Got wifi briefly, so I will be.
An SUV has a heavier body than a pickup, so less payload.
Large 1/2 ton trucks have lots of storage behind the front seats. With tonneau, better rear visibility for backing and fair amount of storage. Dirty stuff goes in truck bed—hitch, gas cans, water and sewer stuff, generator, etc. You can't do that in an SUV unless you want to create an area for that and watch damage to interior, seats and carpets. Do you want gas cans and generator inside an SUV? Some do it and it works, some worry about fumes and spill—something worth thinking about.
EcoBoost truck is fairly new and bugs still may have to be worked out. I don't think that engine is offered in an SUV yet.
New, large gas engines in 1/2 ton trucks with auto transmissions can pull any 25', 27', or 28' trailer, but payload has to be watched.
Moped in trailer—ability to secure it is limited inside trailer and it will bounce and may break free causing damage to trailer. Gas and oil comes with it and any spills inside could be a bad mess. Even securing anything but a folding bike can be difficult in the trailer.
4x2 doesn't get you off wet grass, sand and bad roads easily. Even people in Fla, Arizona and Cal. buy 4x4 in case of getting stuck. But 4x4 weighs more, cutting payload. It may be harder to get complete tow package with 4x2 trucks. You need the complete tow package.
Payload varies a lot with different trim lines. On Tundras it can run at least from 1,300 to 1,700 lbs., so model selection is important. All payload and tow capacities can be found on manufacturer websites with some exploring, at dealers (sometimes) and sometimes other sources.
Armada pleases some people, not others who say it just doesn't have tow capacity but is nice truck as a daily driver. Older design and may be phased out, but people have been saying that for years.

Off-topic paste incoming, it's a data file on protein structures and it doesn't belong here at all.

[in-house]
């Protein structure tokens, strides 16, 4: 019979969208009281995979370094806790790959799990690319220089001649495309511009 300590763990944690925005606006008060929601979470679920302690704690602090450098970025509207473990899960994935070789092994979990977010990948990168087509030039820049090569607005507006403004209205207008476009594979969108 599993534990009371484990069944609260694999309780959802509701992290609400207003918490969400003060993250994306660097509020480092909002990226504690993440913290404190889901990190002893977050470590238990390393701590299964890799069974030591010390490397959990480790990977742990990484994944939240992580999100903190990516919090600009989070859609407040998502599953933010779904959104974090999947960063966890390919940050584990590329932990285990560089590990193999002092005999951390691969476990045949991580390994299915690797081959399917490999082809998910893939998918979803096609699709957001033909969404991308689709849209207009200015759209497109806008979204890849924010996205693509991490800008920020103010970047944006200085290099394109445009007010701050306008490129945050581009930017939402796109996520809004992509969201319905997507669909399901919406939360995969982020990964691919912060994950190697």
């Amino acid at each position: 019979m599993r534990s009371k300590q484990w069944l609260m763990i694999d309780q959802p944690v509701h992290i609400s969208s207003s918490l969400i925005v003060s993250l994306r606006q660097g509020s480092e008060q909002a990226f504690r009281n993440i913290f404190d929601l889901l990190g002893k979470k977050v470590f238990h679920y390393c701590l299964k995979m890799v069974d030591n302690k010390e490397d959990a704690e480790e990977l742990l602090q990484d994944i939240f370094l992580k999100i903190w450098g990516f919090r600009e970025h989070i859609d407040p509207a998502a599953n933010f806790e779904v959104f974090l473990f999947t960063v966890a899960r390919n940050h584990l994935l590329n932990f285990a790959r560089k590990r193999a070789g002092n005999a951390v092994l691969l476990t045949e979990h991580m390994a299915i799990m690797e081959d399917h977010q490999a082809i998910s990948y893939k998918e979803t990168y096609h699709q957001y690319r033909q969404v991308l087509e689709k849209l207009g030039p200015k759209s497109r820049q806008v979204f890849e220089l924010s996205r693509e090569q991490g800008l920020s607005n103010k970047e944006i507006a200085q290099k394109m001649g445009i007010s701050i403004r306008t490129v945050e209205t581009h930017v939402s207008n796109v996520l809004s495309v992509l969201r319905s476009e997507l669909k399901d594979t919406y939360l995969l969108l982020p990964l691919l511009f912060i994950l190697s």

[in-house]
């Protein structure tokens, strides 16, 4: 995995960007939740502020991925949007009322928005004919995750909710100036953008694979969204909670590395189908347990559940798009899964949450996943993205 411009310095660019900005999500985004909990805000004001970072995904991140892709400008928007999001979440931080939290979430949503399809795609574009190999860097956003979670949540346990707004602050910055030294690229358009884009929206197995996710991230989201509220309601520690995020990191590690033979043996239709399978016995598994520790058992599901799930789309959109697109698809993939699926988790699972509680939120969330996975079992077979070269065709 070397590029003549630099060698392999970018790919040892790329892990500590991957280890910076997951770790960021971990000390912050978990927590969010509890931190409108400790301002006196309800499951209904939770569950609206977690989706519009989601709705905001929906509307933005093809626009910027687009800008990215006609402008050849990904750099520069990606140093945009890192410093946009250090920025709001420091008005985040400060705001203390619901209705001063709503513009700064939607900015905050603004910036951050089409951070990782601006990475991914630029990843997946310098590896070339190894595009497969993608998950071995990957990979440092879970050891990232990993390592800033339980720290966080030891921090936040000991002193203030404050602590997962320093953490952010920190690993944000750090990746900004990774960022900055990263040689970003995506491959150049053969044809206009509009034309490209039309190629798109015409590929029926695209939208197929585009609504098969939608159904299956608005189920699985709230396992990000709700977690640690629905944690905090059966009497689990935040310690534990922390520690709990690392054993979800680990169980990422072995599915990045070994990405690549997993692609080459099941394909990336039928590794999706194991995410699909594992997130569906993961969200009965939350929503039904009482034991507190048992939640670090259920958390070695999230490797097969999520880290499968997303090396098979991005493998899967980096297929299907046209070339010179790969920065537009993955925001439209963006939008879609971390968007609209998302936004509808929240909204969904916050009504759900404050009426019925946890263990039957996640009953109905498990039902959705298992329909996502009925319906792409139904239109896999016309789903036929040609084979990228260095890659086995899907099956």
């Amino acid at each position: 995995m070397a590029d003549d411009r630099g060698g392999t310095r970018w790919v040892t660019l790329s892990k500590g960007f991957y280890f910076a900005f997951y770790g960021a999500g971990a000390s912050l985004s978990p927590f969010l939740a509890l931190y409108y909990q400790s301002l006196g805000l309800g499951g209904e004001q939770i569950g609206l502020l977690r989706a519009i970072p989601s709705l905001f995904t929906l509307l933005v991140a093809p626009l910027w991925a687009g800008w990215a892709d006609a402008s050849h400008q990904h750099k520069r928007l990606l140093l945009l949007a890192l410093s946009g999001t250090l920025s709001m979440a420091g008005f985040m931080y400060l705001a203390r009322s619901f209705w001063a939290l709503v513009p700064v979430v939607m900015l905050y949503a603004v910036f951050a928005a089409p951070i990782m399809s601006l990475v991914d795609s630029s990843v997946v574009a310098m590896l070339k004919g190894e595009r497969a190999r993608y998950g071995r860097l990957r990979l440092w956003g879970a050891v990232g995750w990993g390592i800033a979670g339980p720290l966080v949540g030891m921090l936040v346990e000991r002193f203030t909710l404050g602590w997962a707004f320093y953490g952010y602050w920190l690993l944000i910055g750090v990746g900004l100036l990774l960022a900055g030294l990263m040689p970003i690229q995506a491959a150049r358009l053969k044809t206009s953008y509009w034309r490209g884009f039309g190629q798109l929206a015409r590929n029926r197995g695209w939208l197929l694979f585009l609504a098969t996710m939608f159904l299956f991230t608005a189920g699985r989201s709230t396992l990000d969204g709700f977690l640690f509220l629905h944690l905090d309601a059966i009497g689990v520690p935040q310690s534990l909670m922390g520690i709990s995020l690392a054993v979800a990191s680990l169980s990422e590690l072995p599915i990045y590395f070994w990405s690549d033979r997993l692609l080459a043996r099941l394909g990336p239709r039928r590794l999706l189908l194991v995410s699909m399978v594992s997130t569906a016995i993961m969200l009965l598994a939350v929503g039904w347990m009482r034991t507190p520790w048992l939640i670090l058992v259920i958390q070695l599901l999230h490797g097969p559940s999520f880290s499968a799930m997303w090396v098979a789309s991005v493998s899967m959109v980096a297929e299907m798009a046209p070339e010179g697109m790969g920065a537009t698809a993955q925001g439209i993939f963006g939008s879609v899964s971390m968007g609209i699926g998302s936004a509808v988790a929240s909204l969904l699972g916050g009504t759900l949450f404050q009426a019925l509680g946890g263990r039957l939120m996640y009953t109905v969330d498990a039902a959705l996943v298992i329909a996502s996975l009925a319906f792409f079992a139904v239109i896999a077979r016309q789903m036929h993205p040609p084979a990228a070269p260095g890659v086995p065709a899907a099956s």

Some trucks will do fine for 50,000, 75,000 or more miles, but because you are at or over capacity (easy to do), but the drivetrain, brakes, etc., will wear faster and eventually that catches up to you. Given your truck or SUV a margin to reduce wear.
You don't need a diesel to tow the size trailer you want. Modern gas engines are up to the job with proper rear axle ratio. Payload is determined by suspension and that's why some go to 3/4 ton trucks, but managing weight carefully can mean a 1/2 ton works fine.
A lot of large SUV's are loaded and cost $40-50,000 and up. All those standard features and options add weight, so payload may be less than you think if you don't add in options weight. You can get a good 1/2 ton pickup with tow package and large cab for a lot less. We paid just under $30,000 for an SR5 Tundra with tow package, 4x4 and 5.7 L. engine in '07. For that matter, a 3/4 pickup should cost less too.
Good luck. There's a lot of research to find the tow vehicle that works for you.